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digitalmars.D.learn - Some questions

reply bearophile <bearophileHUGS mailas.com> writes:
Hello, more than one month ago I have started learning D (dmd V.1.015 and
successive ones) on Windows, and I like it a lot. I know various languages,
among them there is Python. In this my first post on digitalmars newsgroups I'd
like to ask few things about some problems I have found that I hope you can
explain/solve to/for me.
I have some suggestions too for D, but I'll probably post them in one or two
posts on digitalmars.D. (In my posts I use 2 spaces indent to reduce line
length, hopefully the web interface will keep them).


1a/1b) I am developing a package of some modules (using the really useful
"bud") each one of them contains some unittests. I'd like a way to just ignore
the main() function eventually present inside imported modules (or maybe to
allow importing and using it as modulename.main()). So they can be used both as
main modules and imported modules (Python allows something similar, using a
different syntax). Related: if I have many modules, I don't want to unittest
them all all the time, I'd like to unittest only the main module I am
developing in that moment. Maybe you can suggests me ways to solve those two
problems in a good way with no changes to the D language :-) (I currently
comment out the main() of all the modules I am not developing at that moment,
and I wait for the unittests of all the modules, but those aren't good
solutions).

----------------------------

2) Do you know why the following isin2() doesn't work?

class Gen {
  int stop;
  this(int instop) { stop = instop; }
  int opApply(int delegate(ref int) dg) {
    int result;
    for (int i = 0; i < stop; i++) {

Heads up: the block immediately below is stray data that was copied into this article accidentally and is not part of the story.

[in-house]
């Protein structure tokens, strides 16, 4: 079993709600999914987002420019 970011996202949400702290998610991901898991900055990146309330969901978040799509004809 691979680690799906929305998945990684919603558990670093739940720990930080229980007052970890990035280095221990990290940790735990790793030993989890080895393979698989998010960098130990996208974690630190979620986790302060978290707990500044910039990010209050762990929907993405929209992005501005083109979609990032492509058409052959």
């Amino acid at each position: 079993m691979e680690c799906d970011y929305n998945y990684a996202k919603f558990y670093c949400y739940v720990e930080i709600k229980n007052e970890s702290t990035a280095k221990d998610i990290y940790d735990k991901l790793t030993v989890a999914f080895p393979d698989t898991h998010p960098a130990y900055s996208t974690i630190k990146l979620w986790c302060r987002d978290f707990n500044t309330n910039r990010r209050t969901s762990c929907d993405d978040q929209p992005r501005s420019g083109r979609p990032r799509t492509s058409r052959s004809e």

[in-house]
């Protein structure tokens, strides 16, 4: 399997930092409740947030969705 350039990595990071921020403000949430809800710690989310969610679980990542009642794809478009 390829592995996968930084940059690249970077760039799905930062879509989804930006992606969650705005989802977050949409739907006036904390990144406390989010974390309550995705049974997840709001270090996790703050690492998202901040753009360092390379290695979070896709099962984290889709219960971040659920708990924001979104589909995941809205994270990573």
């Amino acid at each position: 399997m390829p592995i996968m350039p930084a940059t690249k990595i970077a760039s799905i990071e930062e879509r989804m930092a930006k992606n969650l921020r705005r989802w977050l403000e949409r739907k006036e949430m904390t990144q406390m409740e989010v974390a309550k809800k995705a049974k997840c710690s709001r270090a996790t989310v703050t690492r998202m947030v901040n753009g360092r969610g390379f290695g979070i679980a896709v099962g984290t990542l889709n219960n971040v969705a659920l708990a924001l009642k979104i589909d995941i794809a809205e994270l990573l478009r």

result = dg(i);
      if (result) break;
    }
    return 0;
  }
}
bool isin1(Gen items, int el) {
  bool result = false;
  foreach(el2; items)
    if (el == el2) {
      result = true;
      break;
    }
  return result;
}
bool isin2(Gen items, int el) {
  foreach(el2; items)
    if (el == el2)
      return true;
  return false;
}
void main() {
  assert(isin1(new Gen(10), 5) );
  assert(!isin1(new Gen(10), 20) );
  assert(isin2(new Gen(10), 5) );
  assert(!isin2(new Gen(10), 20) );
}

-------------------

3) Probably the last assert has to be true, is this a little bug of std.boxer?

import std.boxer;
int arraycmp(Ty)(Ty[] a1, Ty[] a2) {
  if (a1.length < a2.length) {
    foreach(i, field; a1) {
      if (field < a2[i]) return -1;
      else
        if (field > a2[i]) return 1;
    }
    return -1;
  } else {
    foreach(i, field; a2) {
      if (field < a1[i]) return 1;
      else
        if (field > a1[i]) return -1;
    }
    return (a1.length==a2.length)?0:1;
  }
}
void main() {
  float[] a1 = [1.0, 6.0];
  float[] a2 = [1.0, 35.0];
  assert( arraycmp(a1, a2) == -1 );
  assert( a1 < a2 );
  Box[] b1 = [box("aa"), box(6.0)];
  Box[] b2 = [box("aa"), box(35.0)];